The 2015 Ford Flex Limited with EcoBoost is a stylish alternative to more traditional three-row SUVs. Some have described it as looking like a big Mini or a hearse, but no matter how you see it, the Flex is one of the most functional vehicles on the road.
It's also one of the older vehicles on the road, having been around largely unchanged since 2009. That's the main reason why the interior feels dated, there's more road noise than you'd expect and the ride isn't as refined as the current crop of three-row crossovers.
What Is It?
The 2015 Ford Flex is a three-row crossover with seating for up to seven. It's available in either front- or all-wheel drive with a choice of two engines: a base 3.5-liter V6 with 287 horsepower and a turbocharged version of the same engine with 365 hp. The only available transmission is a six-speed automatic.
There are three trim levels: SE, SEL and Limited. The base SE has 17-inch wheels, manual-folding second- and third-row seats and Bluetooth connectivity among other features. Midgrade SEL versions get 18-inch wheels, an eight-way power driver seat, and an 8-inch touchscreen interface with MyFord Touch. A rearview camera and power liftgate are optional.
Topping out the range is the Limited tested here. Keyless entry and ignition, a power liftgate, rearview camera, 12-speaker stereo, 19-inch wheels and more are standard. Collision warning, automatic parallel parking, adaptive cruise and power-fold-and-tumble third-row seats are optional.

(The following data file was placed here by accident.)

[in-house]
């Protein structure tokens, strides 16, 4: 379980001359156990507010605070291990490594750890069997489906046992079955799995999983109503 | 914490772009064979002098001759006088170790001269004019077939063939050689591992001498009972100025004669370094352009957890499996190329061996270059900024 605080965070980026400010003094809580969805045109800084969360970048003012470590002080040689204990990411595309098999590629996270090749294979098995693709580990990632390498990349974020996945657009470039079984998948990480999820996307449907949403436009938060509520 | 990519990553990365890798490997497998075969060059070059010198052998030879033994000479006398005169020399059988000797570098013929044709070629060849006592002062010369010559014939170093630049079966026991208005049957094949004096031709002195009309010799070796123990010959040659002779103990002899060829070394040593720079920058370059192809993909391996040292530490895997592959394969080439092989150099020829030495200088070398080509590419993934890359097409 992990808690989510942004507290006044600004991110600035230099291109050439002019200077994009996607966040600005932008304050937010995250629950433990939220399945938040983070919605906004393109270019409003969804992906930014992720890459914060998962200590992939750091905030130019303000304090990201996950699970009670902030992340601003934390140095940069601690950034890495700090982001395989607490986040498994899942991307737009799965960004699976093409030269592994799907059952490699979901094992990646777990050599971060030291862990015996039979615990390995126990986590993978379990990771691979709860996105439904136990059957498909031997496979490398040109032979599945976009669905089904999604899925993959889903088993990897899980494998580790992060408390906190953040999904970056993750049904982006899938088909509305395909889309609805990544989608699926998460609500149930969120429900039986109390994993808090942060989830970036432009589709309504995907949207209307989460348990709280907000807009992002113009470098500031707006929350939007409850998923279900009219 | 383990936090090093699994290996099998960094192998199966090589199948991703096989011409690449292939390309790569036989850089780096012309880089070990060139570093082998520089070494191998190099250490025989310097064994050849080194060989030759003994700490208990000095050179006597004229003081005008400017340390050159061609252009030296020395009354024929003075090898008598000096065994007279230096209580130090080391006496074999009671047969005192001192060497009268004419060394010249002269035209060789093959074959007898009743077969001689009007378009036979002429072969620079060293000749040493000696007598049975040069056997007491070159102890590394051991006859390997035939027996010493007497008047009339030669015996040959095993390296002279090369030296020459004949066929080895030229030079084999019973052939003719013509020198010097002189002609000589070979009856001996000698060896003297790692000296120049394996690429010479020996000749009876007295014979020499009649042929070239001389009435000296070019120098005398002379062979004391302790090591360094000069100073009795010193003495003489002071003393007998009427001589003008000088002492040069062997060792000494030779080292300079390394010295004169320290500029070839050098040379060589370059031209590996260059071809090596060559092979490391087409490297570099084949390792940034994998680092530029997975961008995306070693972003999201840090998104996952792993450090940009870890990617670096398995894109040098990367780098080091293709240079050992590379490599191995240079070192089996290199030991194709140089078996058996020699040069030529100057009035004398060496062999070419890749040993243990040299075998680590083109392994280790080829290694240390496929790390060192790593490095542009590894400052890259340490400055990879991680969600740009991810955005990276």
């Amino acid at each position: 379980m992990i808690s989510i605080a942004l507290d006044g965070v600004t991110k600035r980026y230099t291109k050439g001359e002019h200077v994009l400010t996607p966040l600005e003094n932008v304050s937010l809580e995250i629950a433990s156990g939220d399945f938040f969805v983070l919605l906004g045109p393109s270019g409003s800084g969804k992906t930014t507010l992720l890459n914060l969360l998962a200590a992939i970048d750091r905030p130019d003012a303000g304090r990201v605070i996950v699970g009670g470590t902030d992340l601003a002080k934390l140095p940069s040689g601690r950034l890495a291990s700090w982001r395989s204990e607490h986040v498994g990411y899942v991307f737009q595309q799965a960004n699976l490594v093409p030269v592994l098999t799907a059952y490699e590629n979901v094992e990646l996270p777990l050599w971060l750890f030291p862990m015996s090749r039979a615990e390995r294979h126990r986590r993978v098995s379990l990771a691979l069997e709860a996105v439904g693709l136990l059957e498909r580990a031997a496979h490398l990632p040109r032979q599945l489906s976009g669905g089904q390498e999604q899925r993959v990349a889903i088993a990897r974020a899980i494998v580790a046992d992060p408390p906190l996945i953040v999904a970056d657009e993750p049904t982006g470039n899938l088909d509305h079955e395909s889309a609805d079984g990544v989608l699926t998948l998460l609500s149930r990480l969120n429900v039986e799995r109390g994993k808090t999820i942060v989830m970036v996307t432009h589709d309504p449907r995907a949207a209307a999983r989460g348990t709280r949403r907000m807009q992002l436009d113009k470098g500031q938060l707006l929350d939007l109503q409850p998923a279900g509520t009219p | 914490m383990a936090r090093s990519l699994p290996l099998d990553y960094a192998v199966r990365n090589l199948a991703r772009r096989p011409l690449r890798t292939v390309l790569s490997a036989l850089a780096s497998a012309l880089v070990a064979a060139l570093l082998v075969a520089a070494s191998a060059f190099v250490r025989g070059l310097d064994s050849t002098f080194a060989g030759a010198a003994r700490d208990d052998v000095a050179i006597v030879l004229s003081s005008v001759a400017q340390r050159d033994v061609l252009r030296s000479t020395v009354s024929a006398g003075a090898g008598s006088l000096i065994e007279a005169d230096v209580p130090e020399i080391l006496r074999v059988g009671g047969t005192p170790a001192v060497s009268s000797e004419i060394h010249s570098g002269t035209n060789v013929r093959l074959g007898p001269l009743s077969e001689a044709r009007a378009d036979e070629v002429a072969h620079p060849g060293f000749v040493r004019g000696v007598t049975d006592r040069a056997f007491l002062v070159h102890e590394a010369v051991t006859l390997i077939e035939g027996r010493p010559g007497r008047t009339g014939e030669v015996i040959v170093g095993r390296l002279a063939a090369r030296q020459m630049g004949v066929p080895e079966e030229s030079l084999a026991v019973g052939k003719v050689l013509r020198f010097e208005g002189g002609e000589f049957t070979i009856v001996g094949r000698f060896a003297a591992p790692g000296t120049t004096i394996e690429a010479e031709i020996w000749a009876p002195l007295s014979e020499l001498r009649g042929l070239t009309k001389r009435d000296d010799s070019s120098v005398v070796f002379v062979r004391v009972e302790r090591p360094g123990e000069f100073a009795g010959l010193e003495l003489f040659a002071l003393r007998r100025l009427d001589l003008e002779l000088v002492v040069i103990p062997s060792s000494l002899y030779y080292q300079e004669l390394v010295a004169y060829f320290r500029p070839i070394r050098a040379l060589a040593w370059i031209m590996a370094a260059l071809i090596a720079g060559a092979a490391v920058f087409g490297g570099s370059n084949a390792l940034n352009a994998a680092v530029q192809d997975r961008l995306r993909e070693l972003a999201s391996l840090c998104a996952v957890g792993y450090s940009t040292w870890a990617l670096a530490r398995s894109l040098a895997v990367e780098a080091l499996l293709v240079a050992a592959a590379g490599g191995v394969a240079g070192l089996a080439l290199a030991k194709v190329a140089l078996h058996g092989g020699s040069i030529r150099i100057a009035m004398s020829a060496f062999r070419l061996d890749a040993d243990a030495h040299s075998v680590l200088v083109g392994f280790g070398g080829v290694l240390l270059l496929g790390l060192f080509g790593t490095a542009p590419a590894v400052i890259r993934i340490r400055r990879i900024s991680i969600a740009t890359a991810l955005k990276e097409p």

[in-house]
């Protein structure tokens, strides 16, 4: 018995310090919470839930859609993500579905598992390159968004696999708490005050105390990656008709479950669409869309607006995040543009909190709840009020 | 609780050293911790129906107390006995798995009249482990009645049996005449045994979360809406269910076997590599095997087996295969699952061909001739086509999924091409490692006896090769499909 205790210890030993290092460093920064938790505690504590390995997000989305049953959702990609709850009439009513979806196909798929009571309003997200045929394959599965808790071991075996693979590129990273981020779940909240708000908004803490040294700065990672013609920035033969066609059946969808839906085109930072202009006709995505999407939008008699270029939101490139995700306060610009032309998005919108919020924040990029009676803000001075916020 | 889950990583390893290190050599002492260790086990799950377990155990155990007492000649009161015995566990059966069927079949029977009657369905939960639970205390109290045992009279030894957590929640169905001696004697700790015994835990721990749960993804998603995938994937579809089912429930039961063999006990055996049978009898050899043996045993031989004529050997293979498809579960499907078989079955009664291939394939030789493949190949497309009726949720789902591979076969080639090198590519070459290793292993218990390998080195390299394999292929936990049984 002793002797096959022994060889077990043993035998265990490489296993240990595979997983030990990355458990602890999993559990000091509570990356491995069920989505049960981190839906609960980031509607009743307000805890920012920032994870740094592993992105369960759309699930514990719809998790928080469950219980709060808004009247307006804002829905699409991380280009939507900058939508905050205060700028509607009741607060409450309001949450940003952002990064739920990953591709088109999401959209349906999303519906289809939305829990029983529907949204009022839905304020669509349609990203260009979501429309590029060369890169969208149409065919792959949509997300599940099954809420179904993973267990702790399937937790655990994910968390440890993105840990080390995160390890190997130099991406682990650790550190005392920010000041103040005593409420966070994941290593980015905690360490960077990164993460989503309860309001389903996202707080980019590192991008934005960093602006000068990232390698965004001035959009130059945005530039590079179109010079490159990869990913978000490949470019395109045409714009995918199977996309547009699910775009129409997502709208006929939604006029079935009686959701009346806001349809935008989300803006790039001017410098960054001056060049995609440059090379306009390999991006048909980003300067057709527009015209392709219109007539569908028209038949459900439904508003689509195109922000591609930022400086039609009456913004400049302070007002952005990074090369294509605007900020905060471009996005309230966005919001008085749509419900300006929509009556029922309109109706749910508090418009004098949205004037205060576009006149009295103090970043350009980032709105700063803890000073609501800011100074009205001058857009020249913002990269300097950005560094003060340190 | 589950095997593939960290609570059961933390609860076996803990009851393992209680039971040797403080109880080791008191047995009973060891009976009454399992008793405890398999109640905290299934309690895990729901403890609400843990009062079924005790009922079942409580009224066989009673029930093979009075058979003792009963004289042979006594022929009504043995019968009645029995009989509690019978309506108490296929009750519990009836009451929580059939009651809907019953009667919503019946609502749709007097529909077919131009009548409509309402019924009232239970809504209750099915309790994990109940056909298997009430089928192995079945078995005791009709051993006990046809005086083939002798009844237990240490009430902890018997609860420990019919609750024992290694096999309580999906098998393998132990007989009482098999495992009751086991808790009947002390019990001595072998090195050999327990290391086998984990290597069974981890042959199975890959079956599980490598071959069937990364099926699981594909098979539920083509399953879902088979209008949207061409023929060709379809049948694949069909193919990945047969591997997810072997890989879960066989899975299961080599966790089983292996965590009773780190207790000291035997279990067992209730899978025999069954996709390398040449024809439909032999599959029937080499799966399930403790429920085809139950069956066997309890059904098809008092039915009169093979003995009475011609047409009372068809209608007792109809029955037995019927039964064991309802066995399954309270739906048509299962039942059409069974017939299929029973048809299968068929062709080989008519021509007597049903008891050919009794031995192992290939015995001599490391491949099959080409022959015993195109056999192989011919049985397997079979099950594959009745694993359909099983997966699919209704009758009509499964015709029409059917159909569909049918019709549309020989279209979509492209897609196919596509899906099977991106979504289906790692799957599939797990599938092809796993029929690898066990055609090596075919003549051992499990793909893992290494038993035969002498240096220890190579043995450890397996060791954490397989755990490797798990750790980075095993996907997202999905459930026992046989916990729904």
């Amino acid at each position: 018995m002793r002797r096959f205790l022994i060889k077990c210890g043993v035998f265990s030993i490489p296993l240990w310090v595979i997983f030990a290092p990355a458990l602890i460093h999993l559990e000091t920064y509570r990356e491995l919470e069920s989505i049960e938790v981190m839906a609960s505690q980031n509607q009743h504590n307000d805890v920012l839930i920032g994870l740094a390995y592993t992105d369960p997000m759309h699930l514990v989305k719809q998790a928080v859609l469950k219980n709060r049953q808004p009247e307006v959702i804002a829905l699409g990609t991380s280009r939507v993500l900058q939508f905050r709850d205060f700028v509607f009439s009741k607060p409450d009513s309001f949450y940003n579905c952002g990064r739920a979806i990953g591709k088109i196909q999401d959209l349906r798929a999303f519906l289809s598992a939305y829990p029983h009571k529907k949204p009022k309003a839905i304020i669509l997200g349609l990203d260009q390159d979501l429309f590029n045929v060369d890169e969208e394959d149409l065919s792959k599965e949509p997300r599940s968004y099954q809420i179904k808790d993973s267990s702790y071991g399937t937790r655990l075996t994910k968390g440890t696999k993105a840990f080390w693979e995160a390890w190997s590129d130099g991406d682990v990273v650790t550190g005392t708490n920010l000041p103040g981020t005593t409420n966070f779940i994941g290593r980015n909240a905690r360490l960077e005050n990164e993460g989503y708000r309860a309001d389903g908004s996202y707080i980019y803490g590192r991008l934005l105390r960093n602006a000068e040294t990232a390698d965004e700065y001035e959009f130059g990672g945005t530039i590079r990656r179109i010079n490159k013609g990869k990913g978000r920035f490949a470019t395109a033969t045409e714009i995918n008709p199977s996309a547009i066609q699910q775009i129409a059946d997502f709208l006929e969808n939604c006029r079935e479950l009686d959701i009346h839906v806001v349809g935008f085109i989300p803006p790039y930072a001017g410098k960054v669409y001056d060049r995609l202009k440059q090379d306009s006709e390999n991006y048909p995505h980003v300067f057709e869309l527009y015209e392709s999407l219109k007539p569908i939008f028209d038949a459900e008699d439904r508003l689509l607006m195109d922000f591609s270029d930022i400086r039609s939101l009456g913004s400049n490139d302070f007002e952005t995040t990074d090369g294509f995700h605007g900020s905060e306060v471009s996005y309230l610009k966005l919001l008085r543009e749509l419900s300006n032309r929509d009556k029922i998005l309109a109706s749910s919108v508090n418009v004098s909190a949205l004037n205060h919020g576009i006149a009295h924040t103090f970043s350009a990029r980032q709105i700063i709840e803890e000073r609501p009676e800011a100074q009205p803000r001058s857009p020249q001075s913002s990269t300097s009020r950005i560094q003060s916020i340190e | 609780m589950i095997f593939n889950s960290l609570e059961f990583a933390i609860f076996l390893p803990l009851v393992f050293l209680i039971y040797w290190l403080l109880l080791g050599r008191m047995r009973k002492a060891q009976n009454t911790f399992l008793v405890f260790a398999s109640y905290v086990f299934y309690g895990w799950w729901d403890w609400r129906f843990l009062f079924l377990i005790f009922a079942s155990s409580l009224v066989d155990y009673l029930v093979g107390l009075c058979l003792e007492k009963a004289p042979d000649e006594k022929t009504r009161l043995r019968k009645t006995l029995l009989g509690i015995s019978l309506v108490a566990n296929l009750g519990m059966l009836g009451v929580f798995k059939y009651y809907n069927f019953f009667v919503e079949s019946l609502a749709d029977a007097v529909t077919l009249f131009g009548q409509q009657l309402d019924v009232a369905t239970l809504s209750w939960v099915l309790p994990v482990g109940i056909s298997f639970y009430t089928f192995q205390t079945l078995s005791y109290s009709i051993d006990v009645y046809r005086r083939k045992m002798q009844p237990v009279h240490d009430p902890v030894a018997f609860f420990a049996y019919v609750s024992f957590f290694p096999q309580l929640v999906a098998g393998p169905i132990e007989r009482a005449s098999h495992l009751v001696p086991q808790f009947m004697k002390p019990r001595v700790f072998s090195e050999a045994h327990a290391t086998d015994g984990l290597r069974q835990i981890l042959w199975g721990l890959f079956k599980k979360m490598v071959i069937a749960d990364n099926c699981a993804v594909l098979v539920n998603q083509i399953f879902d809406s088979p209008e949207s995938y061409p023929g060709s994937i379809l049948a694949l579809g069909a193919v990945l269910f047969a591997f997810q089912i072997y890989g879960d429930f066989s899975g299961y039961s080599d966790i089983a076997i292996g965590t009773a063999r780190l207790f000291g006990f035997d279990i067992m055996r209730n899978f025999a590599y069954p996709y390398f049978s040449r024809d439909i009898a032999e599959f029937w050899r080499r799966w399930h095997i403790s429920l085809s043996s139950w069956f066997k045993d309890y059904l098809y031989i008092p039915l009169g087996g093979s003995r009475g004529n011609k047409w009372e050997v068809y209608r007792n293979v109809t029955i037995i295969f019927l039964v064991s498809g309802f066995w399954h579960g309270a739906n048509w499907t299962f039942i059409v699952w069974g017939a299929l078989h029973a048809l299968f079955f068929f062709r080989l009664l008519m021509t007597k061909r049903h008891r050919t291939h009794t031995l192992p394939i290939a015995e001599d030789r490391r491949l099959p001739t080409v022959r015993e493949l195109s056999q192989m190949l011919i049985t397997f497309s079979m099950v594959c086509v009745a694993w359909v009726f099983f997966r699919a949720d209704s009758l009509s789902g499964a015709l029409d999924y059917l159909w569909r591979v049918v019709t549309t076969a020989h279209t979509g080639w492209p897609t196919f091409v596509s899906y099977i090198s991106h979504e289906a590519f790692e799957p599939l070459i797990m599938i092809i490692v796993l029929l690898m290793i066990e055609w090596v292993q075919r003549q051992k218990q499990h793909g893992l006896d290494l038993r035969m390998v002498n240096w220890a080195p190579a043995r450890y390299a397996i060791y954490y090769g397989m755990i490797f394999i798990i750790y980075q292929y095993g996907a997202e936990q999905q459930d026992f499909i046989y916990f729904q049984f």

How Does It Drive?
The 365-hp EcoBoost V6 is the power plant the Flex should have had since Day One. It gives this big crossover the ability to accelerate effortlessly in nearly any situation. The EcoBoost V6 has the passing, merging and hill-climbing prowess that the non-turbocharged motor simply doesn't. This is no small task considering that the Flex tipped our scales at 4,967 pounds.
We measured a 0-60 time of 6.2 seconds. That's pretty quick for a vehicle of its size. For comparison, that's on par with the V6-powered Honda Accord sedan.
As powerful as the turbocharged V6 feels, the engine lacks refinement. Even at part throttle there's an unpleasant coarseness that only gets worse as speeds increase. This is something we didn't notice in the newer Ford Explorer that uses the same engine.
Fuel economy is also an issue compared to some other vehicles in the class. The EPA rates this powertrain at 18 mpg in combined driving (16 city/23 highway). We averaged 15.3 mpg, with a best tank of 20.3 mpg. The EPA estimates are within the realm of possibility, but you need to drive with a very light foot to achieve them.
On the plus side, the Flex drives smaller than it is. The seating position is lower than that of more mainstream crossovers and the center of gravity doesn't feel as high. This means that the Flex drives more like a large car than a large car on stilts. There's not a lot of body roll, and thanks to all-wheel drive, all of its power gets to the ground without any drama. Few vehicles of this size are as much fun.
What's the Interior Like?